How I overcame my fear of tall poppy syndrome
A few weeks ago, I woke up to some really wonderful news – I’d been named as one of the Australian Financial Review 100 Women of Influence. There was a range of emotions – excitement, overwhelm, embarrassment, shock and of course, there were tears (happy, I think!).
But when those emotions settled, there was one feeling that remained: shame. Although I’d announced it on my Facebook and LinkedIn (why let someone else make the announcement for me?), I instantly began to dread the reactions of some friends and members of my community.
Tall poppy syndrome is a known phenomenon. It’s not new and impacts persons of all genders in a range of domains. You yourself might have experienced it.
Have you ever shared a success – perhaps a project that went well at work, a promotion, an award or secured a new volunteer position – only to be met with an unkind or dismissive reaction?
Seeking solace on the internet, I stumbled upon a report on this very topic. Written by CGU last year, the report had some interesting findings:
- 53% of Australians are ‘dreamers’, people who have considered starting a business or side hustle in the last 5 years
- 34% of us feel unable to act on our ambitions
- Only 6% of Australians have acted on their ambition and have started their own business or side hustle
More specifically, 68% of Australians believe that Australia has a culture of negativity towards ambition with nearly 7 in 10 Australians surveyed reporting they don’t talk about their ambitions for fear of being labelled a ‘bragger’.
Given this finding, it’s no wonder so many of us are afraid of being the tall poppy. When there’s an expectation that we should all grow together, it doesn’t pay to stand out from the crowd. To be the one who’s doing the work that others wish they were doing. And while this culture impacts both men and women, it has a greater impact on women in a world that still isn’t comfortable with female success.
The trope of the ‘ambitious woman’ remains one which haunts the successful. An ambitious or successful woman is an unlikeable woman, a selfish woman and one who’s not thinking about her community. While we expect men to advocate for themselves, fundamental to femininity is the expectation that women are focused on the collective. Behaviours or events that that contradict this – even if the woman is being celebrated for her work with the community – make us uncomfortable. This is further reinforced in our language, as many adjectives to describe success are heavily gendered. The only reason why the #girlboss hashtag has been created is because boss is still seen as an inherently masculine term. Why else would we need to put a female term in front of the word to apply it to women’s work?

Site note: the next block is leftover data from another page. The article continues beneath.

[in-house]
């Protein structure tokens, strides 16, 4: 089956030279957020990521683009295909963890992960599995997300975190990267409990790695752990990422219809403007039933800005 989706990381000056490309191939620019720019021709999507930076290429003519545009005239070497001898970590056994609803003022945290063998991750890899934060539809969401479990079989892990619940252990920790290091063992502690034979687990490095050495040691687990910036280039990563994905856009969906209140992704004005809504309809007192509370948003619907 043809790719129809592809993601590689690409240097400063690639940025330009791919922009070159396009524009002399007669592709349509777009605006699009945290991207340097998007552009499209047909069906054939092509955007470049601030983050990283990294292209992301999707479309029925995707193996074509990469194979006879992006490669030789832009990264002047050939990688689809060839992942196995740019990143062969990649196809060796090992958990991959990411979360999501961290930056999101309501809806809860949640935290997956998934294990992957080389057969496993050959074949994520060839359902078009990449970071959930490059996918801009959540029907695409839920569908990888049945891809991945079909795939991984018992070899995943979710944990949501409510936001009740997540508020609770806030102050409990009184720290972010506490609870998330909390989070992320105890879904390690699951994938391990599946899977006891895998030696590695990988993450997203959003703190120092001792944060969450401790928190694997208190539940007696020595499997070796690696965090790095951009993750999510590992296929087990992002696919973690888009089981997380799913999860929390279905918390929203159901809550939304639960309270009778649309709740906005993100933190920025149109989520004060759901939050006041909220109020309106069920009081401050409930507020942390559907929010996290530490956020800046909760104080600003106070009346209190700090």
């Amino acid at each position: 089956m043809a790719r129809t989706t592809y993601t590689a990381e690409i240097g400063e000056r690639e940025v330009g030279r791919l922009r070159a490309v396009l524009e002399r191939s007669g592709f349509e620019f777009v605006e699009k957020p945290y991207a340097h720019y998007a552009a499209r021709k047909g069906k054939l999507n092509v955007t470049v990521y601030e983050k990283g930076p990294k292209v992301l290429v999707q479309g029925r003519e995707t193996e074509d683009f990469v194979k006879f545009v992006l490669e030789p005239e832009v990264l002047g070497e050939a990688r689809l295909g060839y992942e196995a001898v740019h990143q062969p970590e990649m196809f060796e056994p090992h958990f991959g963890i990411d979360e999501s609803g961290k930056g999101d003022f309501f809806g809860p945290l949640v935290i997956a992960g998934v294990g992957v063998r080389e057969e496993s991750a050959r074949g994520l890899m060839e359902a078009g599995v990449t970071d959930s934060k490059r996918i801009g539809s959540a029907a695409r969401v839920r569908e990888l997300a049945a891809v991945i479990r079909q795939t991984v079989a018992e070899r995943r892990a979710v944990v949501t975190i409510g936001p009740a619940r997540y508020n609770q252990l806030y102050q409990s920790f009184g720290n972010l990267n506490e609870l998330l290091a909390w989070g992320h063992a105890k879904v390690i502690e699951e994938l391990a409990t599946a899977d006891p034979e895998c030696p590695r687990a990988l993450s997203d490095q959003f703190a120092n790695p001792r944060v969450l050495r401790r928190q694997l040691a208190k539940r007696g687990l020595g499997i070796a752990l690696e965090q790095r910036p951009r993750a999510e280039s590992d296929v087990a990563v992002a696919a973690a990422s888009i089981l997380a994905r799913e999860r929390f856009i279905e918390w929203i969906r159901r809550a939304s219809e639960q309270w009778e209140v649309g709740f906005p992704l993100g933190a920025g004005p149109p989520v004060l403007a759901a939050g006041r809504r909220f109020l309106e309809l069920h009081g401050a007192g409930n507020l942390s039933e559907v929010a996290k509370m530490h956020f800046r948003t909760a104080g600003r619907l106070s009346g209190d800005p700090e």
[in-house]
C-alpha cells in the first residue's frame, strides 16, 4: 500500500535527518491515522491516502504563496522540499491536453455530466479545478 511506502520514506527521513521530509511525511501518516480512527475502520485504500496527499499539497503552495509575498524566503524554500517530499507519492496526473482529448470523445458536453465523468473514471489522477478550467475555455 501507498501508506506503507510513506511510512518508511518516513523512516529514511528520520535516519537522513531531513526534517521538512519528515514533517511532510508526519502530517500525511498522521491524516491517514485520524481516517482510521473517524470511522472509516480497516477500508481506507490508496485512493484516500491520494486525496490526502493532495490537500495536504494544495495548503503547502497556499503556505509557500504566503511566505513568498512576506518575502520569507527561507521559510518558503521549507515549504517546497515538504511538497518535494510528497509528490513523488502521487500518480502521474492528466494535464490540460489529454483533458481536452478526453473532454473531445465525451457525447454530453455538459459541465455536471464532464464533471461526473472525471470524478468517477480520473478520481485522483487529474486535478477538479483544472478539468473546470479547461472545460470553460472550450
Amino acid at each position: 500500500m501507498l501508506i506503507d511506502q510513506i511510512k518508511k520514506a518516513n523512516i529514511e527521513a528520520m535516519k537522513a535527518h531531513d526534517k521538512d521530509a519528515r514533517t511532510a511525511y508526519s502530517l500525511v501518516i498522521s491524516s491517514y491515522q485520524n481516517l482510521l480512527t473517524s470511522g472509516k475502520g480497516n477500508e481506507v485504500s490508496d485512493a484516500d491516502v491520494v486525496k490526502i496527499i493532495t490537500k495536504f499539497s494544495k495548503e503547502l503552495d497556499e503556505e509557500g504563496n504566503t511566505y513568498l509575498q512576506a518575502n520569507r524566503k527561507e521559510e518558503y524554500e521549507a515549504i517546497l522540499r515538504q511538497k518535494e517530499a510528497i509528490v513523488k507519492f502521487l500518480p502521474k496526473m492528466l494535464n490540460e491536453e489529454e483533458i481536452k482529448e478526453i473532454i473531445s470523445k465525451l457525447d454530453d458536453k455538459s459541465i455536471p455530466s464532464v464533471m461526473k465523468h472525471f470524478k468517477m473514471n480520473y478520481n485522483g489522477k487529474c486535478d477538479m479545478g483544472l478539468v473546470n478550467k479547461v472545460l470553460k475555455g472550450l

Now, combine with that the negative stereotypes around age which continue to make it harder for young people to be taken seriously. Not an easy spot for a young woman to be.
So, as successful ambitious women, what can we do to manage tall poppy syndrome? Chatting with a friend and mentor who’s kicked some wonderful goals in her career, I was given some great advice: reflect on your values and why you’re doing what you do. Awards and recognition are never at the front of our minds when we’re sending that umpteenth email (which you know will be ignored), when we’re stressing about deadlines or how many people are going to turn up to our event. When we’re putting in all the work behind the scenes, the stuff that isn’t instagrammable and which makes up the foundation for the success. We do those things because we’re driven by passion, by a greater sense of purpose, a want to contribute to our field or to give back to the community.
And it’s not to say that it won’t still hurt if people don’t show up or don’t celebrate our wins with us. Of course it does. We’re only human. But, as much as possible, let’s remember why we started. Remember our vision. Surround ourselves with people who love and support us unconditionally.
But most of all: stand by your success. You’ve earned it.
The 100 Women of Influence dinner took place on 22 October 2019 and it was a great evening. To have a space set aside to celebrate the hard work women do was very much appreciated. Most of all, to be in an environment which actively promoted and celebrated female success, and by doing so, allowed us to be ourselves was a rare treat. A huge congratulations to the category winners for your tireless efforts to make the world a better place, and to the other young women, who clapped for every nominee and celebrated relentlessly on the night. We need more of that energy, never lose that passion or that allyship.
This article originally appeared on Women's Agenda, and can be viewed here.